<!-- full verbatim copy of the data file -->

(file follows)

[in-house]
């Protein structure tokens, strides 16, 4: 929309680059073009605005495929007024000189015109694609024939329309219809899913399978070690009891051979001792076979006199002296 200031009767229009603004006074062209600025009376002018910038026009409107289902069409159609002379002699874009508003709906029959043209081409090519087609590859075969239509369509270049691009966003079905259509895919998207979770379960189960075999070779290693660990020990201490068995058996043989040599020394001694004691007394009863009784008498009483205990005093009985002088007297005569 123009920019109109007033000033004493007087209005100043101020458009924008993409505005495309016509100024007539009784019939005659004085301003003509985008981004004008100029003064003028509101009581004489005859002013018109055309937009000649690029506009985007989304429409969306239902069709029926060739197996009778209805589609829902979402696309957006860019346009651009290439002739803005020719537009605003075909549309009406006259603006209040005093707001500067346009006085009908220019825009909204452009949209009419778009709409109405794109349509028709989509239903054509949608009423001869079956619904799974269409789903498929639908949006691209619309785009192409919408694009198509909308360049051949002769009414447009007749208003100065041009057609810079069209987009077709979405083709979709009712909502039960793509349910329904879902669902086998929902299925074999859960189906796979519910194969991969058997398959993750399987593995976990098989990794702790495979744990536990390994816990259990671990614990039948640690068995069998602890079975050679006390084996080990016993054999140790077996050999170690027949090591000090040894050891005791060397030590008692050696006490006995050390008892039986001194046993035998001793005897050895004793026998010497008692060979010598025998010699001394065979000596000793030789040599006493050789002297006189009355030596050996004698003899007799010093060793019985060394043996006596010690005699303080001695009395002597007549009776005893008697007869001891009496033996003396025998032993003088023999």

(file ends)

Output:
[in-house]
């Protein structure tokens, strides 16, 4: 929309680059073009605005495929007024000189015109694609024939329309219809899913399978070690009891051979001792076979006199002296 200031009767229009603004006074062209600025009376002018910038026009409107289902069409159609002379002699874009508003709906029959043209081409090519087609590859075969239509369509270049691009966003079905259509895919998207979770379960189960075999070779290693660990020990201490068995058996043989040599020394001694004691007394009863009784008498009483205990005093009985002088007297005569 123009920019109109007033000033004493007087209005100043101020458009924008993409505005495309016509100024007539009784019939005659004085301003003509985008981004004008100029003064003028509101009581004489005859002013018109055309937009000649690029506009985007989304429409969306239902069709029926060739197996009778209805589609829902979402696309957006860019346009651009290439002739803005020719537009605003075909549309009406006259603006209040005093707001500067346009006085009908220019825009909204452009949209009419778009709409109405794109349509028709989509239903054509949608009423001869079956619904799974269409789903498929639908949006691209619309785009192409919408694009198509909308360049051949002769009414447009007749208003100065041009057609810079069209987009077709979405083709979709009712909502039960793509349910329904879902669902086998929902299925074999859960189906796979519910194969991969058997398959993750399987593995976990098989990794702790495979744990536990390994816990259990671990614990039948640690068995069998602890079975050679006390084996080990016993054999140790077996050999170690027949090591000090040894050891005791060397030590008692050696006490006995050390008892039986001194046993035998001793005897050895004793026998010497008692060979010598025998010699001394065979000596000793030789040599006493050789002297006189009355030596050996004698003899007799010093060793019985060394043996006596010690005699303080001695009395002597007549009776005893008697007869001891009496033996003396025998032993003088023999």